I don't wan't to give too much away but my talk is about rebooting fashion and its inclusivity; or lack of inclusivity currently!
My profile on the TEDxBristol Website reads:
Why isn’t fashion inclusive of disabled people?
There are almost 14 million disabled people in the UK, but the fashion industry seems to be ignoring them. As a result, businesses are losing a potential two billion pounds per month in ‘purple pound’ revenue, and high street shops are forfeiting £267 million.
Chloe Ball-Hopkins is a wheelchair user on a mission to find out why such a large sector of society is still invisible to retailers.
In July 2018 she pioneered a collaboration with ASOS, the brand that supply kit for Great Britain's Paralympians, to create a jumpsuit which met her need for comfortable, practical and fashionable activewear. The campaign took the fashion and media world by storm… with Vogue, Grazia, Elle and New York Magazine taking up the story.
But a year on nothing more has been done.
Chloe’s TEDxBristol talk will explore why the fashion industry is dragging its heels, and reboot the mission to create accessible, fashionable clothes for all.
Chloe Ball-Hopkins is a freelance journalist, archery champion and wheelchair user from Kingswood in Gloucestershire. She was born with a condition called Arthrogryposis which led to numerous operations on her legs. At four years old she was diagnosed with a form of Muscular Dystrophy which means she has weaker muscles.
This hasn’t stopped her taking on a variety of big challenges - from competing in the Para European Championships and winning the Bronze medal as an archer to most recently taking on the fashion industry! Her mission is to create clothes that help people like her feel comfortable and fashionable whilst being in a wheelchair all day.
Even something as simple as having a handy pocket to put your phone would help. The industry doesn’t seem to have cottoned on to this huge gap in the market - yet.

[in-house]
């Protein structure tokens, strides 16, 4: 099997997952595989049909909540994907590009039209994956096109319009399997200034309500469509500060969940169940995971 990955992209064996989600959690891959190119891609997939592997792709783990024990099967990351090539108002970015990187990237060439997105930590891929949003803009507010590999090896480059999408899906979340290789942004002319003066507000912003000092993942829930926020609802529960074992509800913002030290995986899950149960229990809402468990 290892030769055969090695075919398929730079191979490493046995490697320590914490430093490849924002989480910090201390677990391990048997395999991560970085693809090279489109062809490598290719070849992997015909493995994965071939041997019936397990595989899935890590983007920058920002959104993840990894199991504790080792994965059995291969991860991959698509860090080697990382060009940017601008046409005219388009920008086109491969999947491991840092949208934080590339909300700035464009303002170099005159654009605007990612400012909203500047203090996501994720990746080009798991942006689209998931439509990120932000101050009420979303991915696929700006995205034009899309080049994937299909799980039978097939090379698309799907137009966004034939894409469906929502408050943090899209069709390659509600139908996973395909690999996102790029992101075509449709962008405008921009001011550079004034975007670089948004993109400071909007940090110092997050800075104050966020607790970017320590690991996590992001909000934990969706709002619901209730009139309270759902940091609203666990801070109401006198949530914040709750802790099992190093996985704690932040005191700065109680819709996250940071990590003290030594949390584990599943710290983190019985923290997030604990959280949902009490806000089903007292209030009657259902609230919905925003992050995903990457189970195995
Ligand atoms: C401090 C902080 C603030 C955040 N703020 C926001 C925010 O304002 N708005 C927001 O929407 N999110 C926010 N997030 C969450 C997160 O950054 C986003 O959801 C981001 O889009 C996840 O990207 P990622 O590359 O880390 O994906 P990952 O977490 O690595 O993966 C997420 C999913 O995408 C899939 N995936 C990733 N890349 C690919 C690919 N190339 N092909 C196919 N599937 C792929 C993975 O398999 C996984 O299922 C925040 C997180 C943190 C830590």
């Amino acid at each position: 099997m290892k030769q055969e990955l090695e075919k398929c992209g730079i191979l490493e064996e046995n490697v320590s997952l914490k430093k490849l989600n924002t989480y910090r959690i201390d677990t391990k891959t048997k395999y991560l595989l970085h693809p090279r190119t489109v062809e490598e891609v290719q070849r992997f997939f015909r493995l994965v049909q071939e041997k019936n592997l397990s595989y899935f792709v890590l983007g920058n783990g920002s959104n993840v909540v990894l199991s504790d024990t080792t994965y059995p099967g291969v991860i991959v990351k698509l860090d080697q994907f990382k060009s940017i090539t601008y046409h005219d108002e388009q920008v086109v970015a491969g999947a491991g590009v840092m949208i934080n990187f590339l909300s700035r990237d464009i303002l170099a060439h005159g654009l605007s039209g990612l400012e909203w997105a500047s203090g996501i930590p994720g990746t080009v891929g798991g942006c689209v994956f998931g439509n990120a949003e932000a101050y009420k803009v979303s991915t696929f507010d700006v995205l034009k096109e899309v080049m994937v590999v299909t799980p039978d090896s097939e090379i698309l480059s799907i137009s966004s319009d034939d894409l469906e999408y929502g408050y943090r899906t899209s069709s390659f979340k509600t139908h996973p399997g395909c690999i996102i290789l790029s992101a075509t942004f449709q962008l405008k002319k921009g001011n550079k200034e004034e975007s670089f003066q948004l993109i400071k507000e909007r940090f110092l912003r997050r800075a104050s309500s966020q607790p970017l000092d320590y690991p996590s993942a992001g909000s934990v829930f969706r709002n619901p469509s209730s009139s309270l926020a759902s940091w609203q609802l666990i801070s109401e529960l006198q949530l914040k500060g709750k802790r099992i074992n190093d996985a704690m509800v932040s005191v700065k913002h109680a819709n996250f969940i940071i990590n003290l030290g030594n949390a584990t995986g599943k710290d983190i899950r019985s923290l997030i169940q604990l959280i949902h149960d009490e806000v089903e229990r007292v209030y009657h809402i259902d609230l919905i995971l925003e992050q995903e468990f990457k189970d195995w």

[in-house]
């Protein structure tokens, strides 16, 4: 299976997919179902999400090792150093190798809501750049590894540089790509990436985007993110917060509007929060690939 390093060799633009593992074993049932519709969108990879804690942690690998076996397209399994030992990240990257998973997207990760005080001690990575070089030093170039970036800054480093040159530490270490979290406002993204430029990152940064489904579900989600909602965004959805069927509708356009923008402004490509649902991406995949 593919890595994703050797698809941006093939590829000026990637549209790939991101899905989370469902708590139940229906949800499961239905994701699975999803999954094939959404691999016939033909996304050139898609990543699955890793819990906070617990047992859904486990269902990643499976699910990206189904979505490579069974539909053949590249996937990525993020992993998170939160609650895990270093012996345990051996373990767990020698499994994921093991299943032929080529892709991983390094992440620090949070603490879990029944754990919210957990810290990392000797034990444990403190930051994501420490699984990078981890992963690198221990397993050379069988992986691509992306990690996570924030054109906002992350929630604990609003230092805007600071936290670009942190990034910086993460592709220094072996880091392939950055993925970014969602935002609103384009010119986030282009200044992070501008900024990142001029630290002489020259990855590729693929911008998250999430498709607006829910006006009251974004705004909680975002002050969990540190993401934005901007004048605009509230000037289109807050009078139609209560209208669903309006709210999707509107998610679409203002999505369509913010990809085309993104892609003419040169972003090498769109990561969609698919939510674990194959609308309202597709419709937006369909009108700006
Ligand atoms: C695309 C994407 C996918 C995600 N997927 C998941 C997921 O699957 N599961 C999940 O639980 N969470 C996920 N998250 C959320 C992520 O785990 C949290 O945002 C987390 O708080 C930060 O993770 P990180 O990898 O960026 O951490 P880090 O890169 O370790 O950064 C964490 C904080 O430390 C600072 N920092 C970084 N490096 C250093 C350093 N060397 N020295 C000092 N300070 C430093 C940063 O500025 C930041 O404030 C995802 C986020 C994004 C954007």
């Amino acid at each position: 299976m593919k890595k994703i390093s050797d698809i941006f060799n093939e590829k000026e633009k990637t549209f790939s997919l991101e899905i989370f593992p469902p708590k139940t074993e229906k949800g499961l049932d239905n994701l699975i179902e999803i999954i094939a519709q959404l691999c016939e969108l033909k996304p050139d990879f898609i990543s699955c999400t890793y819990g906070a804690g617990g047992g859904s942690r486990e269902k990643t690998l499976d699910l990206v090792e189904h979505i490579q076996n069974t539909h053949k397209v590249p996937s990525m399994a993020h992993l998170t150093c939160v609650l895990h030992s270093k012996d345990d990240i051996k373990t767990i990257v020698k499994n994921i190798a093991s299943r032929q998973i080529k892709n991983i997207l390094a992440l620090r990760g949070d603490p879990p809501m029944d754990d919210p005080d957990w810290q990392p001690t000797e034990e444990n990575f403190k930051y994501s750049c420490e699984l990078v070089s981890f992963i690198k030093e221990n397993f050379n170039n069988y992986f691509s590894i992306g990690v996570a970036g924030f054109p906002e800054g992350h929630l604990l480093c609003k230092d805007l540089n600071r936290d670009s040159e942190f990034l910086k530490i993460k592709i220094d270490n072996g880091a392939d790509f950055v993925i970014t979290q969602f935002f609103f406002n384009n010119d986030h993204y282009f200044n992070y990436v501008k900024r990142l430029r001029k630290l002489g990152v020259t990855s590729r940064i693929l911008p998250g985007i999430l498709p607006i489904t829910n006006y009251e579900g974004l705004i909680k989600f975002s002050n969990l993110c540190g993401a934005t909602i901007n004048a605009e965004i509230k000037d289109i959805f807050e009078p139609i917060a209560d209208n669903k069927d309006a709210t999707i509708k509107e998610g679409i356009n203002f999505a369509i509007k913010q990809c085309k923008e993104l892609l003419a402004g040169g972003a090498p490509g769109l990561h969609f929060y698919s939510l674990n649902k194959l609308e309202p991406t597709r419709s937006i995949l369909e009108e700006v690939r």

Chloe has just returned to South Gloucestershire and Stroud College’s WISE Campus to do a degree in Media Production while working within the fashion industry to create inclusive fashion.
I have finished my script and have the next few weeks to learn it off by heart ready to present to the audience of 500 in the theatre on the night and not to forget the hundreds of thousands who can watch the live stream of the event!
There are so many amazing speakers on the day broken down into three sessions. You can see the full line up on the main website: https://tedxbristol.com/speakers
If you would like to get tickets to come and watch me on the big night you can get your tickets here: https://system.spektrix.com/demo1/website/CookieBounce.aspx?redirect_url=https%3A%2F%2Fbristololdvic.org.uk%2Fwhats-on%2Fmini-series%2Ftedxbristol-2019
I am in the reboot session! I hope to see you there!
When you hear the phrase "please go to gate 36" you would like you are boarding a plane right? Or at least I do. But not this time as in Southmead Hospital this is how you get to the right place for your appointments.
Today I am going for my Pre-Operative Assessment which from memory consists of the following:
Height and weight check
Swabs for MRSA
Sometimes a blood test
A game of 20 questions about your general health
Seeing the Surgeon
Seeing the Anaesthetist (had to google that word to spell it mind!)
All sounds like a conveyor belt of things really but hospitals can get behind and there is a lot of waiting around. Don't get me wrong I do understand that happens but it can just get a little boring while you wait. Luckily for me my Mum is coming with me to keep me company!
It's odd you know! Up until this operation my Mum has been with me every time on the big day itself (and I don't mean my wedding day because that hasn't happened yet). Every operation I have had my Mum has been there from the moment we arrive at the Hospital until the moment we leave it to go home. But this doesn't happen in the adults hospital - and she works now too!
So from the research I have done visiting hours are 10am - 8pm with a restricted lunch time so my Mum can come straight from work to visit me for the evening which will be lovely but it's so different.
On the day of the operation this time my Nan and Boyfriend, Dom, will be coming to the hospital with me but even then it will get to 8pm and they have to leave before they turn into Pumpkins! Yes I know I am 22 years old so I am old enough to be okay with this of course I am. But! It's just so different to the previous times I have been in for surgery - and thats been a lot of times!
But anyway back to today! My mum is coming with me to keep me company but also to still play a part of the support network I have. She's actually taken the afternoon off work to be able to come with me - Isn't she a star! But that's what people like my Mum do. They are there for you when you need it as much as they can be.
Well the Pre-Op was actually plan sailing for once which was nice. Bloods were taken easily for once and it was just a conveyor belt from Nurse to Pharmacists to Anaesthetist to Surgeon allowing me and my Mum to go and get Spaghetti Carbonara together which was nice!
Occupational Therapist and Hip Group Session